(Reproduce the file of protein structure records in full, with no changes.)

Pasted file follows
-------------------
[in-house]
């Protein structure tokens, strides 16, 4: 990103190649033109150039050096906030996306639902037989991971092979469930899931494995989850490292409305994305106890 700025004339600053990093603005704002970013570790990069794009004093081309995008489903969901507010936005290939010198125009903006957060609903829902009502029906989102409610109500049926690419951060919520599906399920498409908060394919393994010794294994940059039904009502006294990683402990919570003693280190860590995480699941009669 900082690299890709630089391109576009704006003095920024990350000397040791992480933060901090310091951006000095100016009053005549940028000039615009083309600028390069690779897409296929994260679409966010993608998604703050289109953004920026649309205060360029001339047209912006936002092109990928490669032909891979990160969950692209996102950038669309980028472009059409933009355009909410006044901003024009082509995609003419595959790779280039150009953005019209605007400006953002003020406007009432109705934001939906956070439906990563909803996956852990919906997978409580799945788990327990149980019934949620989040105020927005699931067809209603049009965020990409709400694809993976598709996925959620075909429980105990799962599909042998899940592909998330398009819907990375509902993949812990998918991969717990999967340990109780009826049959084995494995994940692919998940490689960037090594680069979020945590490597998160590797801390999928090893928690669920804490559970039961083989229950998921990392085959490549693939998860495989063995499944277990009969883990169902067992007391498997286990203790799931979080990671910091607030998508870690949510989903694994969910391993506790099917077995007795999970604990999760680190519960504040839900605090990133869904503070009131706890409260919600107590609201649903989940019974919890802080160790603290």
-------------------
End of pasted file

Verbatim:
[in-house]
């Protein structure tokens, strides 16, 4: 990103190649033109150039050096906030996306639902037989991971092979469930899931494995989850490292409305994305106890 700025004339600053990093603005704002970013570790990069794009004093081309995008489903969901507010936005290939010198125009903006957060609903829902009502029906989102409610109500049926690419951060919520599906399920498409908060394919393994010794294994940059039904009502006294990683402990919570003693280190860590995480699941009669 900082690299890709630089391109576009704006003095920024990350000397040791992480933060901090310091951006000095100016009053005549940028000039615009083309600028390069690779897409296929994260679409966010993608998604703050289109953004920026649309205060360029001339047209912006936002092109990928490669032909891979990160969950692209996102950038669309980028472009059409933009355009909410006044901003024009082509995609003419595959790779280039150009953005019209605007400006953002003020406007009432109705934001939906956070439906990563909803996956852990919906997978409580799945788990327990149980019934949620989040105020927005699931067809209603049009965020990409709400694809993976598709996925959620075909429980105990799962599909042998899940592909998330398009819907990375509902993949812990998918991969717990999967340990109780009826049959084995494995994940692919998940490689960037090594680069979020945590490597998160590797801390999928090893928690669920804490559970039961083989229950998921990392085959490549693939998860495989063995499944277990009969883990169902067992007391498997286990203790799931979080990671910091607030998508870690949510989903694994969910391993506790099917077995007795999970604990999760680190519960504040839900605090990133869904503070009131706890409260919600107590609201649903989940019974919890802080160790603290």